34. 34.

    Haiman, Z., Kocsis, B. & Menou, K. The population of viscosity- and gravitational wave-driven supermassive black hole binaries among luminous active galactic nuclei. Astrophys. J. 700, 1952–1969 (2009).

  35. 35.

    Pâris, I. et al. The Sloan digital sky survey quasar catalog: twelfth data release. Astron. & Astrophys., 597, A79 (2017).

  36. 36.

    Gehrels, N. et al. Galaxy strategy for LIGO-virgo gravitational wave counterpart searches. Astrophys. J. 820, 136 (2016).

  37. 37.

    Ivezic, Z. et al. LSST: from science drivers to reference design and anticipated data products. Preprint at: (2008).

  38. 38.

    Metzger, B., Kaplan, D. & Berger, E. comparing Hα and H I surveys as Means to a complete local galaxy catalog in the advanced LIGO/virgo era. Astrophys. J. 764, 149 (2013).

  39. 39.

    Bartos, I. et al. Prospects of establishing the origin of cosmic neutrinos using source catalogs. Phys. Rev. D 96, 023003 (2017).

Download references


We thank Jules Halpern for useful discussions. I.B., Z.M., and S.M. are thankful for the generous support of Columbia University in the City of New York and of NSF grant PHY-1404462. Z.H. acknowledges support from NASA grant NNX15AB19G and a Simons Fellowship for Theoretical Physics. B.D.M. acknowledges support from NASA grant NNX16AB30G and the Research Corporation for Science Advancement Scialog Program grant RCSA23810. NCS acknowledges support by NASA through Einstein Postdoctoral Fellowship Award Number PF5-160145.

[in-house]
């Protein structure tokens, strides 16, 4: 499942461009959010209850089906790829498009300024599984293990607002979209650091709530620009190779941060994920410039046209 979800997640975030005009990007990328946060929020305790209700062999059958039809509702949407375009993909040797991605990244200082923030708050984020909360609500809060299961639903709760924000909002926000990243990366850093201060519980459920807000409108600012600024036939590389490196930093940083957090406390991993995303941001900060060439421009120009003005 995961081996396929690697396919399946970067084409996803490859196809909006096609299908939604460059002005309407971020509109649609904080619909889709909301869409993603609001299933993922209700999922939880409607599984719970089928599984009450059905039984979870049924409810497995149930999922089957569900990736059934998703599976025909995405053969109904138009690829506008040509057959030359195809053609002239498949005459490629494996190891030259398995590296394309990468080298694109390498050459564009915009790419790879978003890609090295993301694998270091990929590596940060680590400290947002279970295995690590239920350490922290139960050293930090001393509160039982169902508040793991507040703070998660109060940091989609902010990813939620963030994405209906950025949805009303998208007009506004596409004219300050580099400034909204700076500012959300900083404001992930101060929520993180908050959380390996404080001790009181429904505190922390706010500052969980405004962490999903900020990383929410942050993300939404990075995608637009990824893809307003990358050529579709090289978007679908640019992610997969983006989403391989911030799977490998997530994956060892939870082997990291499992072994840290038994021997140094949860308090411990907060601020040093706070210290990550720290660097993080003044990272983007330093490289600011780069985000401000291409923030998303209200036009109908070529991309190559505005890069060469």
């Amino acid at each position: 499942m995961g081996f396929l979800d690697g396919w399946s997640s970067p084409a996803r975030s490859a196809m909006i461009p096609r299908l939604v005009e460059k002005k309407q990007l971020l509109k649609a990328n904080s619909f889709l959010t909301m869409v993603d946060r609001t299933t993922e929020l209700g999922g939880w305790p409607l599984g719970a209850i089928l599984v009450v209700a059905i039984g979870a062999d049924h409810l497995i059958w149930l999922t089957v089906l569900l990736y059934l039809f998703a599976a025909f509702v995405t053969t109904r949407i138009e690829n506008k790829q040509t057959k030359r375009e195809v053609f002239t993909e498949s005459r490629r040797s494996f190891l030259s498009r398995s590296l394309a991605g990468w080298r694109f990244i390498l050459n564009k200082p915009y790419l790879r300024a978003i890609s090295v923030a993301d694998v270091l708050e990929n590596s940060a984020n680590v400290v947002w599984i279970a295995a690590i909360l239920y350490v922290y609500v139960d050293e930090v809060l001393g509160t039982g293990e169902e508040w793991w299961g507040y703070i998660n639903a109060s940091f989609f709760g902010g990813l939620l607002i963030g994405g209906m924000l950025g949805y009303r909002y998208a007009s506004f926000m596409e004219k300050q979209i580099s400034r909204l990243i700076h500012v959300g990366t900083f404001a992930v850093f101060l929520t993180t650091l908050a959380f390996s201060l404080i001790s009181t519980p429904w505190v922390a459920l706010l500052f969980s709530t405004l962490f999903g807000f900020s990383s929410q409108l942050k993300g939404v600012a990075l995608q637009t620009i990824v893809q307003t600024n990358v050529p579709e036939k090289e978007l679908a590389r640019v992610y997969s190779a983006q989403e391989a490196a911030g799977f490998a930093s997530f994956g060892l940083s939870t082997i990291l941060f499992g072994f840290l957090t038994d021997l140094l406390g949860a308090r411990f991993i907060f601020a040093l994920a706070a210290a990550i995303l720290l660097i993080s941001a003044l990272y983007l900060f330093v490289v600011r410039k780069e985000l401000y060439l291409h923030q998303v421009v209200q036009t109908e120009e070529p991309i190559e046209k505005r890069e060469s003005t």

Author information

Author notes

    • I. Bartos

    Present address: Department of Physics, University of Florida, PO Box 118440, Gainesville, FL, 32611-8440, USA


  1. Columbia Astrophysics Laboratory, 550 West 120th Street, New York, NY, 10027, USA

    • I. Bartos
    • , Z. Marka
    • , B. D. Metzger
    • , N. C. Stone
    •  & S. Marka
  2. Department of Astronomy, Columbia University, 550 West 120th Street, New York, NY, 10027, USA

    • Z. Haiman
  3. Department of Physics, New York University, 726 Broadway, New York, NY, 10003, USA

    • Z. Haiman


  1. Search for I. Bartos in:

  2. Search for Z. Haiman in:

  3. Search for Z. Marka in:

  4. Search for B. D. Metzger in:

  5. Search for N. C. Stone in:

  6. Search for S. Marka in:


All authors contributed to the origination of the idea for the project and worked out collaboratively the general details. I.B. performed the numerical simulations.

Competing interests

The authors declare no competing financial interests.

Corresponding author

Correspondence to I. Bartos.

Electronic supplementary material

About this article

Publication history






By submitting a comment you agree to abide by our Terms and Community Guidelines. If you find something abusive or that does not comply with our terms or guidelines please flag it as inappropriate.